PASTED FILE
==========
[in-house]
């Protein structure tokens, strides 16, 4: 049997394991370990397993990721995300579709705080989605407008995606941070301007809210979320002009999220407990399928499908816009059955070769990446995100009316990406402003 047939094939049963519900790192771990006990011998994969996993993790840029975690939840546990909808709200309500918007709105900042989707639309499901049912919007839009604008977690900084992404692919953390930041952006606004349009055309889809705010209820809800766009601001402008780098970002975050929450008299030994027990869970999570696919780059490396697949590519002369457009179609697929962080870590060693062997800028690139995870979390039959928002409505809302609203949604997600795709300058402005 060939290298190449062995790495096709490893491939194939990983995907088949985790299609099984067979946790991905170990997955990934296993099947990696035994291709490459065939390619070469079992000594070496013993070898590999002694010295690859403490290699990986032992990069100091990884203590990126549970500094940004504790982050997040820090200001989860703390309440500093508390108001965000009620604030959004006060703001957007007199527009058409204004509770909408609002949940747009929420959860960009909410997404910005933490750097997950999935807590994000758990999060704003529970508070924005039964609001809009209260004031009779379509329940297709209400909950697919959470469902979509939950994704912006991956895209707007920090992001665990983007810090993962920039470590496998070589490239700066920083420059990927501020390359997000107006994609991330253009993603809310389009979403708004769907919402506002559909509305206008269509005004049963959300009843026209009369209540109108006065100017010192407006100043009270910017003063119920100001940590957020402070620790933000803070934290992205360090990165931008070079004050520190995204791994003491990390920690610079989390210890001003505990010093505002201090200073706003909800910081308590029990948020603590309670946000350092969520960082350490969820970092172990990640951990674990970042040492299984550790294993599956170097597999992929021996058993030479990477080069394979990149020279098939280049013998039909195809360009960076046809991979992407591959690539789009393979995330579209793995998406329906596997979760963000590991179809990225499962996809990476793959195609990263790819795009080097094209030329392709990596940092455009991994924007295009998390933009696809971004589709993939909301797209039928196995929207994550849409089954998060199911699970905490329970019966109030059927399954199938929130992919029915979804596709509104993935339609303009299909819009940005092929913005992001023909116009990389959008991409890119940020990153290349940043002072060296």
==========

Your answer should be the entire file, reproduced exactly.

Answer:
[in-house]
């Protein structure tokens, strides 16, 4: 049997394991370990397993990721995300579709705080989605407008995606941070301007809210979320002009999220407990399928499908816009059955070769990446995100009316990406402003 047939094939049963519900790192771990006990011998994969996993993790840029975690939840546990909808709200309500918007709105900042989707639309499901049912919007839009604008977690900084992404692919953390930041952006606004349009055309889809705010209820809800766009601001402008780098970002975050929450008299030994027990869970999570696919780059490396697949590519002369457009179609697929962080870590060693062997800028690139995870979390039959928002409505809302609203949604997600795709300058402005 060939290298190449062995790495096709490893491939194939990983995907088949985790299609099984067979946790991905170990997955990934296993099947990696035994291709490459065939390619070469079992000594070496013993070898590999002694010295690859403490290699990986032992990069100091990884203590990126549970500094940004504790982050997040820090200001989860703390309440500093508390108001965000009620604030959004006060703001957007007199527009058409204004509770909408609002949940747009929420959860960009909410997404910005933490750097997950999935807590994000758990999060704003529970508070924005039964609001809009209260004031009779379509329940297709209400909950697919959470469902979509939950994704912006991956895209707007920090992001665990983007810090993962920039470590496998070589490239700066920083420059990927501020390359997000107006994609991330253009993603809310389009979403708004769907919402506002559909509305206008269509005004049963959300009843026209009369209540109108006065100017010192407006100043009270910017003063119920100001940590957020402070620790933000803070934290992205360090990165931008070079004050520190995204791994003491990390920690610079989390210890001003505990010093505002201090200073706003909800910081308590029990948020603590309670946000350092969520960082350490969820970092172990990640951990674990970042040492299984550790294993599956170097597999992929021996058993030479990477080069394979990149020279098939280049013998039909195809360009960076046809991979992407591959690539789009393979995330579209793995998406329906596997979760963000590991179809990225499962996809990476793959195609990263790819795009080097094209030329392709990596940092455009991994924007295009998390933009696809971004589709993939909301797209039928196995929207994550849409089954998060199911699970905490329970019966109030059927399954199938929130992919029915979804596709509104993935339609303009299909819009940005092929913005992001023909116009990389959008991409890119940020990153290349940043002072060296």